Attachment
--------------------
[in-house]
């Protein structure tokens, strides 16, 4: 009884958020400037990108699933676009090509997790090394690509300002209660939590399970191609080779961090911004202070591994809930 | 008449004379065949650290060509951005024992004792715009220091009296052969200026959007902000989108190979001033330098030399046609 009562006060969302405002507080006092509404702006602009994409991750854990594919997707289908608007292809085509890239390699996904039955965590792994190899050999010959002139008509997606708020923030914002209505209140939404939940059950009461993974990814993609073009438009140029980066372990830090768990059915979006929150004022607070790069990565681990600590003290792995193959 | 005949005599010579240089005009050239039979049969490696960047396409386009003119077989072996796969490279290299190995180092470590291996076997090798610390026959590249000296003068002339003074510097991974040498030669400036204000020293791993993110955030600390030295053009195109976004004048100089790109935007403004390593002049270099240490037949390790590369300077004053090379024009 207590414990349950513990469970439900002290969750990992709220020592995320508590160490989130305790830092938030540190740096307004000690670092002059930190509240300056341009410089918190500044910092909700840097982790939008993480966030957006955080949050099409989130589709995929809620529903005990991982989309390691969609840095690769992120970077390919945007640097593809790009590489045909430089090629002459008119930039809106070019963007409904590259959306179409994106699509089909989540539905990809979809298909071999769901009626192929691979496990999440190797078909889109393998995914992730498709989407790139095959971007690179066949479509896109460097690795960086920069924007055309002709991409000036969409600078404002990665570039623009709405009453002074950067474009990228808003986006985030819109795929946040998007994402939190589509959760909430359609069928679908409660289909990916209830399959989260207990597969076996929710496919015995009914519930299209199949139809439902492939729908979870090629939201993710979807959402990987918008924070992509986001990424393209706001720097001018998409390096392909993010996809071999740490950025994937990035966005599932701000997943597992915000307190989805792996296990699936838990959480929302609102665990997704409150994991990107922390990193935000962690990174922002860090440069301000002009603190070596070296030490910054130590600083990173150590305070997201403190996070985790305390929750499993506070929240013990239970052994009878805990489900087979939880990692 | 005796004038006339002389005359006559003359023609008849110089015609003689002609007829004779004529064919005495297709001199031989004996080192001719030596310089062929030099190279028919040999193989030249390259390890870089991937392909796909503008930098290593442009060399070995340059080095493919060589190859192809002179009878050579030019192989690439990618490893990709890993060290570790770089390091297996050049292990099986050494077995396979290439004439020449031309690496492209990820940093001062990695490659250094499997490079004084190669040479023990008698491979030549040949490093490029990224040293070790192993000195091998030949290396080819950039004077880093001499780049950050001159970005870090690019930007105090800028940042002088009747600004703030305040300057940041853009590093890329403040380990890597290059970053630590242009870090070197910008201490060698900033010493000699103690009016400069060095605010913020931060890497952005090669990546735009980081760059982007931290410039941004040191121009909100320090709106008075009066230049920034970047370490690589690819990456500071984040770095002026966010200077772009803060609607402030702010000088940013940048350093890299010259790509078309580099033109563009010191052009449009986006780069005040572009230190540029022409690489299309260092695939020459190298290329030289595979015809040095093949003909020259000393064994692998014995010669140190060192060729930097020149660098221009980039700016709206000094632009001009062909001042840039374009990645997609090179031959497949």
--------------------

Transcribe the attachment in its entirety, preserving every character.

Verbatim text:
[in-house]
């Protein structure tokens, strides 16, 4: 009884958020400037990108699933676009090509997790090394690509300002209660939590399970191609080779961090911004202070591994809930 | 008449004379065949650290060509951005024992004792715009220091009296052969200026959007902000989108190979001033330098030399046609 009562006060969302405002507080006092509404702006602009994409991750854990594919997707289908608007292809085509890239390699996904039955965590792994190899050999010959002139008509997606708020923030914002209505209140939404939940059950009461993974990814993609073009438009140029980066372990830090768990059915979006929150004022607070790069990565681990600590003290792995193959 | 005949005599010579240089005009050239039979049969490696960047396409386009003119077989072996796969490279290299190995180092470590291996076997090798610390026959590249000296003068002339003074510097991974040498030669400036204000020293791993993110955030600390030295053009195109976004004048100089790109935007403004390593002049270099240490037949390790590369300077004053090379024009 207590414990349950513990469970439900002290969750990992709220020592995320508590160490989130305790830092938030540190740096307004000690670092002059930190509240300056341009410089918190500044910092909700840097982790939008993480966030957006955080949050099409989130589709995929809620529903005990991982989309390691969609840095690769992120970077390919945007640097593809790009590489045909430089090629002459008119930039809106070019963007409904590259959306179409994106699509089909989540539905990809979809298909071999769901009626192929691979496990999440190797078909889109393998995914992730498709989407790139095959971007690179066949479509896109460097690795960086920069924007055309002709991409000036969409600078404002990665570039623009709405009453002074950067474009990228808003986006985030819109795929946040998007994402939190589509959760909430359609069928679908409660289909990916209830399959989260207990597969076996929710496919015995009914519930299209199949139809439902492939729908979870090629939201993710979807959402990987918008924070992509986001990424393209706001720097001018998409390096392909993010996809071999740490950025994937990035966005599932701000997943597992915000307190989805792996296990699936838990959480929302609102665990997704409150994991990107922390990193935000962690990174922002860090440069301000002009603190070596070296030490910054130590600083990173150590305070997201403190996070985790305390929750499993506070929240013990239970052994009878805990489900087979939880990692 | 005796004038006339002389005359006559003359023609008849110089015609003689002609007829004779004529064919005495297709001199031989004996080192001719030596310089062929030099190279028919040999193989030249390259390890870089991937392909796909503008930098290593442009060399070995340059080095493919060589190859192809002179009878050579030019192989690439990618490893990709890993060290570790770089390091297996050049292990099986050494077995396979290439004439020449031309690496492209990820940093001062990695490659250094499997490079004084190669040479023990008698491979030549040949490093490029990224040293070790192993000195091998030949290396080819950039004077880093001499780049950050001159970005870090690019930007105090800028940042002088009747600004703030305040300057940041853009590093890329403040380990890597290059970053630590242009870090070197910008201490060698900033010493000699103690009016400069060095605010913020931060890497952005090669990546735009980081760059982007931290410039941004040191121009909100320090709106008075009066230049920034970047370490690589690819990456500071984040770095002026966010200077772009803060609607402030702010000088940013940048350093890299010259790509078309580099033109563009010191052009449009986006780069005040572009230190540029022409690489299309260092695939020459190298290329030289595979015809040095093949003909020259000393064994692998014995010669140190060192060729930097020149660098221009980039700016709206000094632009001009062909001042840039374009990645997609090179031959497949």